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Benefits of Integrated Pest Management

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Pollinator Week this year is from June 19-24, 2023. This is an annual celebration in support of pollinator health. Why is this such a big deal? Pollinators are crucial players in our country’s food system, economy and ecological community. Most folks think of honeybees, and yes they are included in this partnership, but this group includes other bees, birds, bats, butterflies, moths and a host of other insects. Not all insects are pests, quite many of them are beneficial and are necessary in the production of much of our food supply. Over 100 of our crops rely on them – the fruits, nuts, vegetables, that we rely on for a healthy balanced diet. Plus they are vital to our forests and grasslands that we rely on for forage, fish, wildlife, timber, water and other resources.

It’s no surprise to any of us that our section of the country has grown developed. In fact, according to the US Census NC gained around 900,000 people in the last decade. At last count in 2020 Jackson County reported over 43,000 folks (almost 88 people per square mile) and Swain over 14,000 folks (almost 28 people per square mile). That is a lot of acreage of natural habitat turned into urban/suburban areas. Historically, neat and tidy has been standard aesthetic copying the European Ornamental formal garden theme – Versailles Gardens and all. It’s all Louis the XIV’s fault!

But nature finds a way, doesn’t it? After planting a garden or establishing a lawn, the natural process of plant succession begins to reestablish native and nonnative plants. A weed growing in a lawn represents the first stage in a sequence of events that, if allowed to continue, could eventually result in a forest. Go on extended vacation and when you come back, you’ll see plenty of evidence of this when you pull back up the driveway. Cultivated plants survive only with the constant help and intervention of the gardener. King Louis XIV had lots of help!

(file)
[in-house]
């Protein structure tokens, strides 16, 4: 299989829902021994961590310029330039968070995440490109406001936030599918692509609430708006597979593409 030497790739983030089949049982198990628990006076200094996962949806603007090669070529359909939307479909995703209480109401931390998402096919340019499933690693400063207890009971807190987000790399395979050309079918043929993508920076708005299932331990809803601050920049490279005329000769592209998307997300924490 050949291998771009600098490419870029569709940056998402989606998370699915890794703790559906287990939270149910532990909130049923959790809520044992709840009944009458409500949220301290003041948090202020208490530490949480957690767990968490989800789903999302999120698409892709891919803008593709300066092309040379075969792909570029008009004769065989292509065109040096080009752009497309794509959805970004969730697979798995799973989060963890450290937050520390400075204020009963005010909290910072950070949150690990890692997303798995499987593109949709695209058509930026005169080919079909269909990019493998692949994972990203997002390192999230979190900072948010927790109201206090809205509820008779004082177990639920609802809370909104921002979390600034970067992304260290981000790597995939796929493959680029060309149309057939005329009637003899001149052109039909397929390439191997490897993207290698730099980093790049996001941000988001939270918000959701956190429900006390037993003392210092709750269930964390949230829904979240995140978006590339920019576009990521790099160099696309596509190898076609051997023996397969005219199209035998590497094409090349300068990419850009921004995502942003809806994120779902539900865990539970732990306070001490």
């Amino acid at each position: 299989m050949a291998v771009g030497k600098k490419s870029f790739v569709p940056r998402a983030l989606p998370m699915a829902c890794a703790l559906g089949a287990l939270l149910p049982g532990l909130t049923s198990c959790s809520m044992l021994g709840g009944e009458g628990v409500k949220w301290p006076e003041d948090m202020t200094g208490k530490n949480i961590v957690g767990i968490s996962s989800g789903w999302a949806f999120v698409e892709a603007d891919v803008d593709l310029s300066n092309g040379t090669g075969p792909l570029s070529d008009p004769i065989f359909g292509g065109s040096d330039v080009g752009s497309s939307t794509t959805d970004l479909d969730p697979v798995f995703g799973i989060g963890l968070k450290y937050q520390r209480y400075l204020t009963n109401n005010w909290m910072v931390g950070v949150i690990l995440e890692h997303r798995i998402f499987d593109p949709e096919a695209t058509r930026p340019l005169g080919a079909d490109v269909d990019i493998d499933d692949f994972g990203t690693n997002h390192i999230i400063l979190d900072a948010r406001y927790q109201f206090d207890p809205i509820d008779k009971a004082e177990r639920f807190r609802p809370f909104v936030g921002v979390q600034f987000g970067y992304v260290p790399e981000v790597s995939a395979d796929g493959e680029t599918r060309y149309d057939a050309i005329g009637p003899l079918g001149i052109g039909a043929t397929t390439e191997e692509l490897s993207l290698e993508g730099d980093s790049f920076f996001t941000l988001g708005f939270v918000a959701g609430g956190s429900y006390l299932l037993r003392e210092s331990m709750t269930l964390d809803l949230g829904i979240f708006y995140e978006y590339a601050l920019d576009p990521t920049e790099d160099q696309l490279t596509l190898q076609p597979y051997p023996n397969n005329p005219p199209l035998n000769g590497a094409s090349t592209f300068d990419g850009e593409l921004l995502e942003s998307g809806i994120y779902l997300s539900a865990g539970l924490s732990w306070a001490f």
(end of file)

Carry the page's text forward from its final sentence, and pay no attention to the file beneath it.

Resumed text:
What we call “pests” are part of a natural system at work. It’s our concept. An ecosystem has no pests. Plants and critters do what they do, when they can to stay alive and get their DNA out into the world. When we understand the patterns of the species we’re dealing with then we can use that information to our advantage. After all, a typical home landscape can sustain over 1,000 different species of insects. That’s a lot to work with and it’s where learning about IPM can help.

Integrated Pest Management (IPM) is an effective and environmentally sensitive approach to pest management that relies on a combination of common-sense practices. IPM programs use current, comprehensive information on the life cycles of pests and their interaction with the environment. This information, in combination with available pest control methods, is used to manage pest damage by the most economical means, and with the least possible hazard to people, property, and the environment. It’s essentially a 5-tier decision tree that starts with really looking to see what is happening, then getting a good ID on what you’re seeing, assessing the situation to decide if any action is needed, implementing a strategy that includes mechanical, cultural, biological, or chemical controls – or all the above. That means not beginning with the idea of “spraying away a problem”. Then evaluating how successful your plan turned out to be.

We’re all in this together and there are things each of us can learn about and do to protect and promote our pollinator partners, beginning in our own back yards. To learn more about the pollinators in your backyard, strategies you can use to help protect them, as well as more about how IPM can help you get the results you’re looking for, contact me at or your local county N.C. County Extension Center.

Bee on a purple flower.